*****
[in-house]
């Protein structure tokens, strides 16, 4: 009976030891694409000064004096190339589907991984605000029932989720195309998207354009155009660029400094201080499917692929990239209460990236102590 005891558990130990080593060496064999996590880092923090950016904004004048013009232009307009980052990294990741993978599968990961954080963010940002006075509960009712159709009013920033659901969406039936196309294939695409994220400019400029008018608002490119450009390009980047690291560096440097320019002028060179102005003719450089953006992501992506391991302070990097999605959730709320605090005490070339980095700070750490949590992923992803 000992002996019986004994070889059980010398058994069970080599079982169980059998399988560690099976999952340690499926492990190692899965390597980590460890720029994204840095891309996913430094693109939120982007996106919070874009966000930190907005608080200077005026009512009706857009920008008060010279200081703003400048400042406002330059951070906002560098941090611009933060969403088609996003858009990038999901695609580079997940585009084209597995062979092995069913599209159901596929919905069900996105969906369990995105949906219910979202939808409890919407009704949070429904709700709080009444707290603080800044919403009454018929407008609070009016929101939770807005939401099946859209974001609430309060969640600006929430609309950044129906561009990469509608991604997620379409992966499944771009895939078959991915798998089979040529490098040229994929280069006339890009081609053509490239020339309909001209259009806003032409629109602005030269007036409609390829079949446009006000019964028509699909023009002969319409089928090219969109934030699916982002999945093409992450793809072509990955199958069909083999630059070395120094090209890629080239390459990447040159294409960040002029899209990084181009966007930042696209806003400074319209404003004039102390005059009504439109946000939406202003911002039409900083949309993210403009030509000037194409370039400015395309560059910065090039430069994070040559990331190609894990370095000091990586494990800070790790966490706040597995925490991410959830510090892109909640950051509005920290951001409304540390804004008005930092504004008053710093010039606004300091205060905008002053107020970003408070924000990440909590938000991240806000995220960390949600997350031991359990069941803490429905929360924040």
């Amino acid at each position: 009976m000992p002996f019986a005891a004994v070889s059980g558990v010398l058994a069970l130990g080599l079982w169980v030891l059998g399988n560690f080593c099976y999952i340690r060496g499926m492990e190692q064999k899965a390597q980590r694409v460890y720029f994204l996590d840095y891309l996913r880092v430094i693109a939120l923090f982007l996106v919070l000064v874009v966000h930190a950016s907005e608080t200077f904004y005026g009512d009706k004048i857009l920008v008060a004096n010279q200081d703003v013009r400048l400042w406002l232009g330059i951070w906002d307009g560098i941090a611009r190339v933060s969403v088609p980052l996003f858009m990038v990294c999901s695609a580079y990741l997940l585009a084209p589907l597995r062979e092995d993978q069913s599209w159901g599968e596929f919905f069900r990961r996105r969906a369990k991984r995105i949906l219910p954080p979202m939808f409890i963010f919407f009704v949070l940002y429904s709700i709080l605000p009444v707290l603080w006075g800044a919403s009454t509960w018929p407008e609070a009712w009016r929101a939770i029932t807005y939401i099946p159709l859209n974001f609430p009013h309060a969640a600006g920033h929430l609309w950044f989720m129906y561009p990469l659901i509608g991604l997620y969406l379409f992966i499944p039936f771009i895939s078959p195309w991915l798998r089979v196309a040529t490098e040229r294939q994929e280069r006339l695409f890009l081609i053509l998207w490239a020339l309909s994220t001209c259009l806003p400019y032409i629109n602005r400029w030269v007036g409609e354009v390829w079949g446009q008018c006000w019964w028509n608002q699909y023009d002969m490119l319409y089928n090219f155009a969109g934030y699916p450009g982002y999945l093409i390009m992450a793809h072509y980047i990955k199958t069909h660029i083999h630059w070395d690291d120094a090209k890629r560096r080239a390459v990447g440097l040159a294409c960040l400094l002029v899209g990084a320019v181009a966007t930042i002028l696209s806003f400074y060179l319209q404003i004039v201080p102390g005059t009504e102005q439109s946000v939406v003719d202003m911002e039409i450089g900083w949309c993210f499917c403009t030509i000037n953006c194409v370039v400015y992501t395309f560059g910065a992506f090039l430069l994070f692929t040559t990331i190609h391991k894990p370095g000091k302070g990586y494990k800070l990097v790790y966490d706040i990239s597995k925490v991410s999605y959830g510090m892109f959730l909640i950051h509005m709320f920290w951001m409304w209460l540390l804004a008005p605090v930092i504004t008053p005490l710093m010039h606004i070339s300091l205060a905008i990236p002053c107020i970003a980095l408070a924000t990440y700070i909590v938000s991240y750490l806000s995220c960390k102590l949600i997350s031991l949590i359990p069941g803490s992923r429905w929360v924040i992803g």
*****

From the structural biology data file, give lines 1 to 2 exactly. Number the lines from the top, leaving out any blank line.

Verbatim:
[in-house]
């Protein structure tokens, strides 16, 4: 009976030891694409000064004096190339589907991984605000029932989720195309998207354009155009660029400094201080499917692929990239209460990236102590 005891558990130990080593060496064999996590880092923090950016904004004048013009232009307009980052990294990741993978599968990961954080963010940002006075509960009712159709009013920033659901969406039936196309294939695409994220400019400029008018608002490119450009390009980047690291560096440097320019002028060179102005003719450089953006992501992506391991302070990097999605959730709320605090005490070339980095700070750490949590992923992803 000992002996019986004994070889059980010398058994069970080599079982169980059998399988560690099976999952340690499926492990190692899965390597980590460890720029994204840095891309996913430094693109939120982007996106919070874009966000930190907005608080200077005026009512009706857009920008008060010279200081703003400048400042406002330059951070906002560098941090611009933060969403088609996003858009990038999901695609580079997940585009084209597995062979092995069913599209159901596929919905069900996105969906369990995105949906219910979202939808409890919407009704949070429904709700709080009444707290603080800044919403009454018929407008609070009016929101939770807005939401099946859209974001609430309060969640600006929430609309950044129906561009990469509608991604997620379409992966499944771009895939078959991915798998089979040529490098040229994929280069006339890009081609053509490239020339309909001209259009806003032409629109602005030269007036409609390829079949446009006000019964028509699909023009002969319409089928090219969109934030699916982002999945093409992450793809072509990955199958069909083999630059070395120094090209890629080239390459990447040159294409960040002029899209990084181009966007930042696209806003400074319209404003004039102390005059009504439109946000939406202003911002039409900083949309993210403009030509000037194409370039400015395309560059910065090039430069994070040559990331190609894990370095000091990586494990800070790790966490706040597995925490991410959830510090892109909640950051509005920290951001409304540390804004008005930092504004008053710093010039606004300091205060905008002053107020970003408070924000990440909590938000991240806000995220960390949600997350031991359990069941803490429905929360924040």